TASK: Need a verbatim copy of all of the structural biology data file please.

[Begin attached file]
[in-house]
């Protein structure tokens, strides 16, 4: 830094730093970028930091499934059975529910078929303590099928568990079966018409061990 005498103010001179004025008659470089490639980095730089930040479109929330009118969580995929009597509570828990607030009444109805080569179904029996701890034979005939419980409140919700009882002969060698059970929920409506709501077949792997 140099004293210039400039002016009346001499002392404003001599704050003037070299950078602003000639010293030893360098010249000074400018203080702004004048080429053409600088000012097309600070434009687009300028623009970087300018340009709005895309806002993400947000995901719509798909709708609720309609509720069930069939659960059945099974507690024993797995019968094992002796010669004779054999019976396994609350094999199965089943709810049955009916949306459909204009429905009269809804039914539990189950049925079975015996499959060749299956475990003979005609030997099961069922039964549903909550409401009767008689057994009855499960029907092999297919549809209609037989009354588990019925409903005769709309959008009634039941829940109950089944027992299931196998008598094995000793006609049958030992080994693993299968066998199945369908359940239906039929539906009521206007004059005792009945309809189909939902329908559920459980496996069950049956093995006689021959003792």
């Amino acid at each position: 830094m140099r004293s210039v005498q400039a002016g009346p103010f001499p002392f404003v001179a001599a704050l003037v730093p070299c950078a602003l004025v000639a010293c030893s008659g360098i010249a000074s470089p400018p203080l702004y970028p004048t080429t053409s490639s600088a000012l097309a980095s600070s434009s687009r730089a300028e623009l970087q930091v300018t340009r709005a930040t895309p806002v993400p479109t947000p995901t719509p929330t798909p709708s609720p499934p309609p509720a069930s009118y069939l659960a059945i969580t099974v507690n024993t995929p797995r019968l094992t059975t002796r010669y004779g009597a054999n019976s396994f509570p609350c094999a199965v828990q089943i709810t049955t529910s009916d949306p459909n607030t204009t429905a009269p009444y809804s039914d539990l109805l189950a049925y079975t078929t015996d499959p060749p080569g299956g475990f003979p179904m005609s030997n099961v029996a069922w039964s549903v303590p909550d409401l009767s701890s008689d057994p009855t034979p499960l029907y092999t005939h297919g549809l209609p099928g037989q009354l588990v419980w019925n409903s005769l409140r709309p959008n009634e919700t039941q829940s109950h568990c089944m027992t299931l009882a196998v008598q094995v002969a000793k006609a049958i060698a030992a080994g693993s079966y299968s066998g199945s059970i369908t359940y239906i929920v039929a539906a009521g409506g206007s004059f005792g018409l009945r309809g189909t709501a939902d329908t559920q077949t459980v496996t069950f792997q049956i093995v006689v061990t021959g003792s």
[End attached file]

[in-house]
């Protein structure tokens, strides 16, 4: 830094730093970028930091499934059975529910078929303590099928568990079966018409061990 005498103010001179004025008659470089490639980095730089930040479109929330009118969580995929009597509570828990607030009444109805080569179904029996701890034979005939419980409140919700009882002969060698059970929920409506709501077949792997 140099004293210039400039002016009346001499002392404003001599704050003037070299950078602003000639010293030893360098010249000074400018203080702004004048080429053409600088000012097309600070434009687009300028623009970087300018340009709005895309806002993400947000995901719509798909709708609720309609509720069930069939659960059945099974507690024993797995019968094992002796010669004779054999019976396994609350094999199965089943709810049955009916949306459909204009429905009269809804039914539990189950049925079975015996499959060749299956475990003979005609030997099961069922039964549903909550409401009767008689057994009855499960029907092999297919549809209609037989009354588990019925409903005769709309959008009634039941829940109950089944027992299931196998008598094995000793006609049958030992080994693993299968066998199945369908359940239906039929539906009521206007004059005792009945309809189909939902329908559920459980496996069950049956093995006689021959003792």
């Amino acid at each position: 830094m140099r004293s210039v005498q400039a002016g009346p103010f001499p002392f404003v001179a001599a704050l003037v730093p070299c950078a602003l004025v000639a010293c030893s008659g360098i010249a000074s470089p400018p203080l702004y970028p004048t080429t053409s490639s600088a000012l097309a980095s600070s434009s687009r730089a300028e623009l970087q930091v300018t340009r709005a930040t895309p806002v993400p479109t947000p995901t719509p929330t798909p709708s609720p499934p309609p509720a069930s009118y069939l659960a059945i969580t099974v507690n024993t995929p797995r019968l094992t059975t002796r010669y004779g009597a054999n019976s396994f509570p609350c094999a199965v828990q089943i709810t049955t529910s009916d949306p459909n607030t204009t429905a009269p009444y809804s039914d539990l109805l189950a049925y079975t078929t015996d499959p060749p080569g299956g475990f003979p179904m005609s030997n099961v029996a069922w039964s549903v303590p909550d409401l009767s701890s008689d057994p009855t034979p499960l029907y092999t005939h297919g549809l209609p099928g037989q009354l588990v419980w019925n409903s005769l409140r709309p959008n009634e919700t039941q829940s109950h568990c089944m027992t299931l009882a196998v008598q094995v002969a000793k006609a049958i060698a030992a080994g693993s079966y299968s066998g199945s059970i369908t359940y239906i929920v039929a539906a009521g409506g206007s004059f005792g018409l009945r309809g189909t709501a939902d329908t559920q077949t459980v496996t069950f792997q049956i093995v006689v061990t021959g003792s």